3. Had you read the book before seeing the movie, and did that make a difference? (Personally, all other things being equal, I usually prefer whichever I was introduced to first.)

Peter Jackson did an amazing job bringing the Lord of the Rings trilogy to the big screen. Making three films instead of cramming everything into one was a stroke of genius on his part and allowed him to tell the tale properly. Having read those books, oh, a gazillion times in my life, I was very worried about what the result would be. I followed the online forums for bits of news, and when the official website was launched–with a first look at the main characters–I was very pleased by the look of the film still in production.

I understand that, even with the space afforded by three extra-long movies, some trimming needed to be done. Tom Bombadil? His songs and rhymes are lovely, but they really don’t do anything to move the plot along. Replacing Glorfindel at the ford with Arwen? Um…well…I should ‘fess up and state that I generally did not like how much Arwen was in the films. I guess this was an attempt to take advantage of a famous actor in the film and perhaps to add a prominent female role (in the books, Arwen doesn’t do much except sit around and make a banner for Aragorn). That said, I’ve no doubt that Eowyn could kick Arwen’s ass any day.

There were a few more changes I didn’t like (such as not having Frodo rest his head in Sam’s lap when they’re in Mordor–rumor has it that this was changed out of fear that homophobic American audiences would be too skeeved), but for the most part I think Jackson got it right. His attention to detail was amazing. I loved all the little things he included (but didn’t necessarily explain, due to lack of time) as little “nods” to people who know the books well. When the great hall in Moria filled the theater screen, my first thought was, “Yes! That’s exactly how I imagined it!”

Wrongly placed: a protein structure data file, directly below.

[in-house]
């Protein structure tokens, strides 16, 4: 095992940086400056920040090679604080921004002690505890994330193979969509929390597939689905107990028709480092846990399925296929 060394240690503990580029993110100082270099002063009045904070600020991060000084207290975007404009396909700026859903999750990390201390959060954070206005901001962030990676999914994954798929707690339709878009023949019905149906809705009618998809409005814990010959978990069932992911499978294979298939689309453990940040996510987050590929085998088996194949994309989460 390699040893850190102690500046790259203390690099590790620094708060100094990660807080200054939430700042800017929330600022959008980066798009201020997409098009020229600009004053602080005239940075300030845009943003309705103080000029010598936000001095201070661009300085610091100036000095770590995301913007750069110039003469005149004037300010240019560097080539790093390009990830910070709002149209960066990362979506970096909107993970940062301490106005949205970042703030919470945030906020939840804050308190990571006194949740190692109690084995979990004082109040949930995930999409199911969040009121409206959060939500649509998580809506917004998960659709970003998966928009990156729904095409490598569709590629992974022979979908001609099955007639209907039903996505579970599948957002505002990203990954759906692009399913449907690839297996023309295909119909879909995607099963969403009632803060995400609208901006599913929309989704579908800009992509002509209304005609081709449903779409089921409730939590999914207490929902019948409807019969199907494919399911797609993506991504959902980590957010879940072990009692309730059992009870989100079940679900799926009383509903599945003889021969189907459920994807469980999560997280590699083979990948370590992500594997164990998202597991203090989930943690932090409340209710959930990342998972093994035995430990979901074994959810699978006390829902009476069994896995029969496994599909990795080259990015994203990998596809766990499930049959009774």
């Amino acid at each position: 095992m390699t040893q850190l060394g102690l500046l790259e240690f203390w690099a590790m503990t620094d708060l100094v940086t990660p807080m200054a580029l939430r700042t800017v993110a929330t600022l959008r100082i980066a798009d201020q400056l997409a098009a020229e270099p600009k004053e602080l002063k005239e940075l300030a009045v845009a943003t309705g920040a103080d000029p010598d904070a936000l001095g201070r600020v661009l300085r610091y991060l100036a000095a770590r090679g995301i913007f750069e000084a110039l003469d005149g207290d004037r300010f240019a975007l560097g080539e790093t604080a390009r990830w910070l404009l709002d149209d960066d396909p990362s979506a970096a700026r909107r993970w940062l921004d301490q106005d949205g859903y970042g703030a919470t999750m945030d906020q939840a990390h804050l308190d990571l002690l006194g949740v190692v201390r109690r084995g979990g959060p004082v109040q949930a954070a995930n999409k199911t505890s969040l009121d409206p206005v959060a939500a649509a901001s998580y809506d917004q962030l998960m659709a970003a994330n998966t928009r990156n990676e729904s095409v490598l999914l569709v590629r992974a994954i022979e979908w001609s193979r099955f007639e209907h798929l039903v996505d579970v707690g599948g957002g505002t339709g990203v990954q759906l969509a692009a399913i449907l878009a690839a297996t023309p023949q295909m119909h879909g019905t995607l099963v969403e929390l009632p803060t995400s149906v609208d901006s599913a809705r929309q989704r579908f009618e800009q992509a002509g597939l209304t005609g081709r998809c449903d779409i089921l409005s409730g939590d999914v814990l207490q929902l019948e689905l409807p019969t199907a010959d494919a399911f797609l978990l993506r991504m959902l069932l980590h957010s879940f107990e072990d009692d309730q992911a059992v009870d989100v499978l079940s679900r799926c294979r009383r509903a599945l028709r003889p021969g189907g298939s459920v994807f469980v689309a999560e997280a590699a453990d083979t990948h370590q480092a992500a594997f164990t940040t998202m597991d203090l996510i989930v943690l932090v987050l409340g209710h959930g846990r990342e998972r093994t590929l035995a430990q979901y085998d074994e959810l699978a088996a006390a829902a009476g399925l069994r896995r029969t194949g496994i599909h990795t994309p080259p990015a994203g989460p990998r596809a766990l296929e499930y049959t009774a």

As for worst adaptations…well…The Scarlet Letter with Demi “What-the-Hell-Were-They-Thinking-When-They-Cast-Her?” Moore is up there. I’m sure there are more bad adaptations out there, but I’m having a hard time thinking of any. Maybe they were so bad that I’ve just repressed the memory.

There are two upcoming book-to-screen adaptions that I am both anticipating and dreading. One is The Golden Compass, which comes out in December. I read Pullman’s trilogy several years ago and was utterly amazed by it. Early in the production of the film, the director announced that he was excising religion from the movie (those of you who’ve read the books are probably saying “Are you serious?” to yourselves right now). I think it’s back in, though I’m not sure–I’ll have to see. The trailers look stunning, and Daniel Craig and Nicole Kidman are perfectly cast for their roles. Let’s hope the final cut does the book justice.